The question of bringing structural changes to the new NSS is under study.
I do not think it is proper to reveal the operational details of the National Security Service, but I am assured by the Commissioner of Police that the methodology of information gathered and interpretation is being reviewed to ensure that such information contributes not only to our national, but also regional and international security requirements and to the maintenance of peace in our country.
Mr Dulloo: I have one supplementary question. We haven’t had the benefit of seeing the figures. We’ll look for it. Can the Ag. Prime Minister tell us whether there has been an increase in the number of officers since the setting up of the NSS?
The Ag. Prime Minister: I was quite surprised when I looked at the figures. In fact, since the general elections only 12 officers have been transferred from NSS to elsewhere and 131 officers remained with the NSS.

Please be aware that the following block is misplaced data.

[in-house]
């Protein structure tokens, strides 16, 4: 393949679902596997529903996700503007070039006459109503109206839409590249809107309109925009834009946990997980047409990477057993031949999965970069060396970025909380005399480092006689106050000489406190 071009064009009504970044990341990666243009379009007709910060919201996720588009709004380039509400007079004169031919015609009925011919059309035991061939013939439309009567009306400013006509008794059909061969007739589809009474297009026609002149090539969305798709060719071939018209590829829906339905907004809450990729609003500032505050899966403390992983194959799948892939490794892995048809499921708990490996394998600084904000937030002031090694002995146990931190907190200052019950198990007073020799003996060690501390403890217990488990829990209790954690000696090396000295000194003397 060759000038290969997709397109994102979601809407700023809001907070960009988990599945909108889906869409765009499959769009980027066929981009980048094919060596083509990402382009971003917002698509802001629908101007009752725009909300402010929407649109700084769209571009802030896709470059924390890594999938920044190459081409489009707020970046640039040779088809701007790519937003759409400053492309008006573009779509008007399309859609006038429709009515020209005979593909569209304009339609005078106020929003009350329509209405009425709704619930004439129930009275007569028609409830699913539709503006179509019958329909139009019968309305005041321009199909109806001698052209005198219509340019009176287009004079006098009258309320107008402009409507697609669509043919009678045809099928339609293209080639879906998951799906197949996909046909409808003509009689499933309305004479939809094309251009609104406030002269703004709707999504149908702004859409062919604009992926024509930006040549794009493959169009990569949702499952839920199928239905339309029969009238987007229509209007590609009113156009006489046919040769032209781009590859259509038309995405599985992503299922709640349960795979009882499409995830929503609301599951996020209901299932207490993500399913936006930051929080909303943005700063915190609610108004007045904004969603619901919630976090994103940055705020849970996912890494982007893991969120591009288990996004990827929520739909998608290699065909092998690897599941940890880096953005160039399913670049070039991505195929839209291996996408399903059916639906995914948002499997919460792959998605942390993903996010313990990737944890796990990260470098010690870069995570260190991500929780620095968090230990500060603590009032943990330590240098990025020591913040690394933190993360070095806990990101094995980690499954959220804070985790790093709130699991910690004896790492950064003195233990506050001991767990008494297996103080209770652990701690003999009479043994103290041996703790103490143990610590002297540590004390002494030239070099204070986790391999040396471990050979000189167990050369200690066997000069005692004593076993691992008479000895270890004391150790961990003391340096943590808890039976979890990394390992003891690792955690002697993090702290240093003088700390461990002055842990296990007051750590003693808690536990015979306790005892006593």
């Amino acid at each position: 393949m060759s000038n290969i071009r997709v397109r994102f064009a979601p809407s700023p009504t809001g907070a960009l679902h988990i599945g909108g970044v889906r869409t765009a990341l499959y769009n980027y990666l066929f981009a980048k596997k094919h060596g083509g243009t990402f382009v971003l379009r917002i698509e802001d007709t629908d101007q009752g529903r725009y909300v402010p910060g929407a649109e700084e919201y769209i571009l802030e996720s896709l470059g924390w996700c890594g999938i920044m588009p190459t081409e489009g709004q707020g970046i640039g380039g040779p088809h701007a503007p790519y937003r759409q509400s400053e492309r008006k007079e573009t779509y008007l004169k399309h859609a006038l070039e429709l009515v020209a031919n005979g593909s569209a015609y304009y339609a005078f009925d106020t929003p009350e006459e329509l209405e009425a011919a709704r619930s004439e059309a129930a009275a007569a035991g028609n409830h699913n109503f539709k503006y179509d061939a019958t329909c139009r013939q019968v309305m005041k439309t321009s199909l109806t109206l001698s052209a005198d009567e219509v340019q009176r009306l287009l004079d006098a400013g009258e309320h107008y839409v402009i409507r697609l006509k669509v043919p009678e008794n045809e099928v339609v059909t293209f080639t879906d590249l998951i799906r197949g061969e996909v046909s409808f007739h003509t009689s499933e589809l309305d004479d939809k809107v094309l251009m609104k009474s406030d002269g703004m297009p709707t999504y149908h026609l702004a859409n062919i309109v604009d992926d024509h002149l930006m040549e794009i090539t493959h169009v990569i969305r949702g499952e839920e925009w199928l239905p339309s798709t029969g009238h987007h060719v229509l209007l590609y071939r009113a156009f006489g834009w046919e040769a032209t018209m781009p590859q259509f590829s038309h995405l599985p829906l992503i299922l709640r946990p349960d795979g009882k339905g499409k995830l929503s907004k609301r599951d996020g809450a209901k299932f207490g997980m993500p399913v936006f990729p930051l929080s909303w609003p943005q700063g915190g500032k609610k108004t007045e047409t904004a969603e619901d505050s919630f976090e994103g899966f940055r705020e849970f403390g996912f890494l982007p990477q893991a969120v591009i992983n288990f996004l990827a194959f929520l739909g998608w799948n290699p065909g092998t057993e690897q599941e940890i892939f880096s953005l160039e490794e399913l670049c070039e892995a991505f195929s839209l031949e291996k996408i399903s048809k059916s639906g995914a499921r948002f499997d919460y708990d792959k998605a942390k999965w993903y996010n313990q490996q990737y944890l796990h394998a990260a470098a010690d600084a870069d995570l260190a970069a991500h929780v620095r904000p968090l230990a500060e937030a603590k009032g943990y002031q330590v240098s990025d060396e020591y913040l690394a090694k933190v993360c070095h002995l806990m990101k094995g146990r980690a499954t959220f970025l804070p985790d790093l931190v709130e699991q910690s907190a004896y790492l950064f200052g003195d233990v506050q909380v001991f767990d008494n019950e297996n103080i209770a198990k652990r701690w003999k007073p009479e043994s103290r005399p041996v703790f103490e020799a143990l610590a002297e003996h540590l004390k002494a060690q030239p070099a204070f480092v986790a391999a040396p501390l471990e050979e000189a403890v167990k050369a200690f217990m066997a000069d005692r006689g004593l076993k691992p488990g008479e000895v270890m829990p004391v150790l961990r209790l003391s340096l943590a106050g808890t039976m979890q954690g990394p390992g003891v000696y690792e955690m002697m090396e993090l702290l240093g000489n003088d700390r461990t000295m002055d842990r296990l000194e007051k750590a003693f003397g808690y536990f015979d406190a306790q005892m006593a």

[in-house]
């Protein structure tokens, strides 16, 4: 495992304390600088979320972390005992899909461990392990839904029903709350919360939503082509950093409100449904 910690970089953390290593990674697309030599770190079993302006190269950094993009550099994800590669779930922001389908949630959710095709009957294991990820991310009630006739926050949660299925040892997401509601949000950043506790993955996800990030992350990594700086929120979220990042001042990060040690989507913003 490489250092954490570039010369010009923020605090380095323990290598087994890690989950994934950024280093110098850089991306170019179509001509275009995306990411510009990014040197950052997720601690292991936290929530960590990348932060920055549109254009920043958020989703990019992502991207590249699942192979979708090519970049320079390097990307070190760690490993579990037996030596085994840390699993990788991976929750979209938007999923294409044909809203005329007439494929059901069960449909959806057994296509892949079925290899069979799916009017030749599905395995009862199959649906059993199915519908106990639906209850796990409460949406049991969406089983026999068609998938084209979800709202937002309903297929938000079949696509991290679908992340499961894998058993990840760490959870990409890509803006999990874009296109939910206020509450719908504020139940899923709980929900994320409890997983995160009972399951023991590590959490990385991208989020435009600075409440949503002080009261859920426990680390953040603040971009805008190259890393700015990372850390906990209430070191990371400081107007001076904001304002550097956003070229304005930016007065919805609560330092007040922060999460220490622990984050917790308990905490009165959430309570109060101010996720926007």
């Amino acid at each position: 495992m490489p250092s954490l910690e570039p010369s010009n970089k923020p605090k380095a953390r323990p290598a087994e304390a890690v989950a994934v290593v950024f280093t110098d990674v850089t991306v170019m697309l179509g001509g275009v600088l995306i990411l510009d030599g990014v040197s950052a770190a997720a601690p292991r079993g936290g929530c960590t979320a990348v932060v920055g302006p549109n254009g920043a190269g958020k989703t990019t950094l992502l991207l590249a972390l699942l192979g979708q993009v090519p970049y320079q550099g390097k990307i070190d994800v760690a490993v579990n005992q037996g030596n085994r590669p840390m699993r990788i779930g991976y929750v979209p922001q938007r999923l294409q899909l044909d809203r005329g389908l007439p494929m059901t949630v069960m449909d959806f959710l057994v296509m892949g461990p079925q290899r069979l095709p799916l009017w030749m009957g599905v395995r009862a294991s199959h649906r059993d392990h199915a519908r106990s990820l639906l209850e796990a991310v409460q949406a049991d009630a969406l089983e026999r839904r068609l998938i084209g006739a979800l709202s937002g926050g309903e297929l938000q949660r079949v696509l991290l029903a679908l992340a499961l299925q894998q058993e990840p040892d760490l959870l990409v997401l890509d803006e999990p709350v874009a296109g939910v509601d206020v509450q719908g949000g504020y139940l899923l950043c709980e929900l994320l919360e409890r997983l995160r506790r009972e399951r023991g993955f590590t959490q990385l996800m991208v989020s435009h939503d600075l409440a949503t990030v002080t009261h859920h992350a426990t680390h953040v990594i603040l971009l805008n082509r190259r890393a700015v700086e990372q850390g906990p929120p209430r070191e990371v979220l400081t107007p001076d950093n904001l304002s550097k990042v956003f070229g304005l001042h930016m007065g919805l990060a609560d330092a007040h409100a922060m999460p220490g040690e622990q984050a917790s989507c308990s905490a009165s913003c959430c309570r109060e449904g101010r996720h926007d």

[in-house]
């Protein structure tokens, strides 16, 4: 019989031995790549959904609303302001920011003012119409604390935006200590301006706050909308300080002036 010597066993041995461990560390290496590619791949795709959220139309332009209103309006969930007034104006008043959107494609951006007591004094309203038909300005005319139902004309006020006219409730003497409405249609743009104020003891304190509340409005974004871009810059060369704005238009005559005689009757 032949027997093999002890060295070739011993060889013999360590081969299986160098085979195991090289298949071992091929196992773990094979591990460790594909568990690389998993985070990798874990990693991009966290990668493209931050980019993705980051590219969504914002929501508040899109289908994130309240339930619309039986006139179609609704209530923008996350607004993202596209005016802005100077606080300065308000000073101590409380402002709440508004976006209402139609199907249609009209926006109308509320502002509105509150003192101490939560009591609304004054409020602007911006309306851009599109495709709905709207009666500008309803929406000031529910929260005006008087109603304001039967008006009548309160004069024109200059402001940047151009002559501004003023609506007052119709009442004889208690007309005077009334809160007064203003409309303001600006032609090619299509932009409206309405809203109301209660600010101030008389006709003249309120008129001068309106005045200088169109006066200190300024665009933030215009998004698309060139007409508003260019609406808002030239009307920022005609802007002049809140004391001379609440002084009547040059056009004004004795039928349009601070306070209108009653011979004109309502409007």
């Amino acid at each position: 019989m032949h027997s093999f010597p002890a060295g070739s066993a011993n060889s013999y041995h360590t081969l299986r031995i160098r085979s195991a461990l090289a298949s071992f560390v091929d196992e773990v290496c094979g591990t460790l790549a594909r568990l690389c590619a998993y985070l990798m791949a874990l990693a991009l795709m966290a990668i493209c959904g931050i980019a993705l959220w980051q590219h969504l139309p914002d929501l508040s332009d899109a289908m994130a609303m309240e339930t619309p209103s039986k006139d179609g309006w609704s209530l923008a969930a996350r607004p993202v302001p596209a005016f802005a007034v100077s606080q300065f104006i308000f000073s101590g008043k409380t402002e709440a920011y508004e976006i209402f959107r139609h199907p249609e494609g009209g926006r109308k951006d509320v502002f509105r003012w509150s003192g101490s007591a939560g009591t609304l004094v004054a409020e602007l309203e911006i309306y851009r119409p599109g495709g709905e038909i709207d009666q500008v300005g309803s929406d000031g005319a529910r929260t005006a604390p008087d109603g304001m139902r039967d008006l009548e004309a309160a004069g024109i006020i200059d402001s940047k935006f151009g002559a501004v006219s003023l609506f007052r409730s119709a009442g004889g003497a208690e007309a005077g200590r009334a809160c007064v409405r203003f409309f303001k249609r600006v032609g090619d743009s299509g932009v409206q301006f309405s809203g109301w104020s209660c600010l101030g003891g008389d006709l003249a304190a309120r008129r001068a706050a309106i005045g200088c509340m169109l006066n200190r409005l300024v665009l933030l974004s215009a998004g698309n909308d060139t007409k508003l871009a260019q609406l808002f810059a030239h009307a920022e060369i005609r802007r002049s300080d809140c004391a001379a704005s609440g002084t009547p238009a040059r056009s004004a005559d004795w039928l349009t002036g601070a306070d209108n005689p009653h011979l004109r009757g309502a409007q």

Actually, there are 131 and then 33 officers have been sent there so that the actual total number of officers posted to the NSS is 164.
NSS MEMBERS – POLITICAL ACTIVITIES/PUBLIC GATHERINGS – PRESENCE
(No. B/317) Mr M. Dulloo (Third Member for Grand’ Baie and Poudre d’Or) asked the Prime Minister, Minister of Defence & Home Affairs and Minister of External Communications whether in regard to the National Security Service, he will state what measures have been taken to ensure that its members/officers –
(a) do not trail any individual for his political activities;
(b) are not present at political activities, including public meetings, to report thereon; and
(c) are not present at such political activities or public meetings to record speeches.
The Ag. Prime Minister: Mr Deputy Speaker Sir, the House will recall that one of the main objectives of amending the Police Act in 2001 was to specifically prohibit National Security Service Officers from trailing any individual for his political activities. May I quote the relevant Section of the legislation –
“No Police officer nor any person referred to in section 19(1) or (2) shall –
(a) trail any individual on account of the involvement of the individual in any political activity or in any other form of lawful protest or dissent;